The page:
Limits on Freedom of Speech Depends on What Singaporeans Want

Singapore has moved from a Third World country to become an advanced, modern metropolis.

In our 50th year of independence, set against a prominent cyberspace and social media world, it is even more pressing that this issue of “freedom” be debated.

Some people think that freedom of speech means the right to say anything under the sun.

We must remember that we are not living in isolation in the jungle, where words we use do not impact others.

In a crowded civilised society, every word, action or caricature will have an impact on others, and will create a response, be it good, bad or neutral.

To preserve order, those in government will need to impose rules to be followed.

The more unruly the society, the stricter the rules will have to be.

Freedom of speech must be tempered with the responsibility not to offend others. It is not an absolute right.

So what is the test?

In a multi-religious, multicultural society, the test is based on mutual respect and tolerance.

If we have a Singapore where every citizen is mature enough not to speak, act or do anything that will offend others, and where citizens are mature and tolerant enough not to be easily offended and react with violence, there will be no need for any governmental action.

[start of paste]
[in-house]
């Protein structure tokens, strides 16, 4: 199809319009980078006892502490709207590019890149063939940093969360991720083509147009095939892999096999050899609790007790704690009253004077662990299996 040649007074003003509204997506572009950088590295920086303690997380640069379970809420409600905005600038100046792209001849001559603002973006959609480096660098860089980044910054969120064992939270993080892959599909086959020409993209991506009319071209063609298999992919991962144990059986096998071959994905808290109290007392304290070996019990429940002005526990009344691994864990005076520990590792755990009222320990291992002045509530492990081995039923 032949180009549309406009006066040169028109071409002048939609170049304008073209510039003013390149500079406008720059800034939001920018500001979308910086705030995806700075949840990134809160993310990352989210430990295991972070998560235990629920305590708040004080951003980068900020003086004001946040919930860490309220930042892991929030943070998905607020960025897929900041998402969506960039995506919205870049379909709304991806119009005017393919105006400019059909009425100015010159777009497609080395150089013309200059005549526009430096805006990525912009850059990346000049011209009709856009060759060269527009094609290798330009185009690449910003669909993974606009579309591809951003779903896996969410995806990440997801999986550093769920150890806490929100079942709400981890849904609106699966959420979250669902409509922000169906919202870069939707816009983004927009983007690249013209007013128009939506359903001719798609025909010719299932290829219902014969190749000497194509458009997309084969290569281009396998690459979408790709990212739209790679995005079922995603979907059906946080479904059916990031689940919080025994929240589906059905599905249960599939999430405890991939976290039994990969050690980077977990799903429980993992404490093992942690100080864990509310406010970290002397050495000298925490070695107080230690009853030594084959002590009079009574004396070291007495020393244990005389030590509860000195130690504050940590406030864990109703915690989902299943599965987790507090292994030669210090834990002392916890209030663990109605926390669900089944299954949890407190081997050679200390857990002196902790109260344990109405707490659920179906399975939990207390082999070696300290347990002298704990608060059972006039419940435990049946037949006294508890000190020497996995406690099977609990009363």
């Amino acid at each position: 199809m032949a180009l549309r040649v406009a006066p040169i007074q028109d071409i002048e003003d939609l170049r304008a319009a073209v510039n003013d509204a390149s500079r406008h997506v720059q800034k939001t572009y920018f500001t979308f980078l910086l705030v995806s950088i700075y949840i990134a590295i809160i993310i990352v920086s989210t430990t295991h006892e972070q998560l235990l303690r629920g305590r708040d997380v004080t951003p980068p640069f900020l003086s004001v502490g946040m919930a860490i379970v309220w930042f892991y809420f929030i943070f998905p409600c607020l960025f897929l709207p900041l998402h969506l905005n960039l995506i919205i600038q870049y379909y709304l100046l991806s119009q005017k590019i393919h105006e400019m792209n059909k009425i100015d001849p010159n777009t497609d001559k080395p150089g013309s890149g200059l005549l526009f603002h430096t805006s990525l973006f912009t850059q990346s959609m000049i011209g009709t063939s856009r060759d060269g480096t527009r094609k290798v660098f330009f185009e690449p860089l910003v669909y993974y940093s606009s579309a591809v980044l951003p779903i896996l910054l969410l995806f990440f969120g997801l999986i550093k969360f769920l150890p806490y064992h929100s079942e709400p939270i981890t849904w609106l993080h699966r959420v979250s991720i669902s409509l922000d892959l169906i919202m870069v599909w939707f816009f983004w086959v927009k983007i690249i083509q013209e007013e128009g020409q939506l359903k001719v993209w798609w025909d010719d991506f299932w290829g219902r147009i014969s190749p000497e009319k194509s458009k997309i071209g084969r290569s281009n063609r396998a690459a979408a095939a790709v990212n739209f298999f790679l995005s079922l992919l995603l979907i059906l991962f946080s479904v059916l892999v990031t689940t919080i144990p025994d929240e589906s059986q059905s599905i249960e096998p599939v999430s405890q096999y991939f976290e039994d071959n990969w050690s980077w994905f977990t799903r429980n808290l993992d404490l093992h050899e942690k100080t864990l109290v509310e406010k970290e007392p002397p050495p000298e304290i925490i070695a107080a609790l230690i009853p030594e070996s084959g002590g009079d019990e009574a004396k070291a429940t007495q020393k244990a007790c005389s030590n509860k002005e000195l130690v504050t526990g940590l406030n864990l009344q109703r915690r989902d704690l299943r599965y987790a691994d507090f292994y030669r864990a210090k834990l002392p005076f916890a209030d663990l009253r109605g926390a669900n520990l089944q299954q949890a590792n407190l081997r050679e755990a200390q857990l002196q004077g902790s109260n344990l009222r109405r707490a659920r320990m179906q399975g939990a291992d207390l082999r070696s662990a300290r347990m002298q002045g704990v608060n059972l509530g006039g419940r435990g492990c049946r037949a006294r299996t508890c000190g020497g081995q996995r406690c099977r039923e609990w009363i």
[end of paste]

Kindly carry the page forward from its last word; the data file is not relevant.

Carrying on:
Unfortunately, we have not arrived at that utopian state.

To prevent bloodshed and violence, a government has the responsibility to preserve peace and harmony.

However, this does not mean clamping down on speech altogether.

A government has to tread a fine line which is consistent with the mores of the population at any given time.

It has to discern what is artistic licence, what is rebellious juvenile exuberance, what is satire and humour, what is art and pornography, and so on.

This is no easy task, and governments will need to be advised by bodies representative of the people, in order to decide, and make constant adjustments to match the evolution of society.

Here, the final test is not dependent on the Government, but on what Singaporeans want as a society.

Therefore, rather than avoid this issue, we need to debate what freedom of speech means to us.


This letter was written by George Wong.
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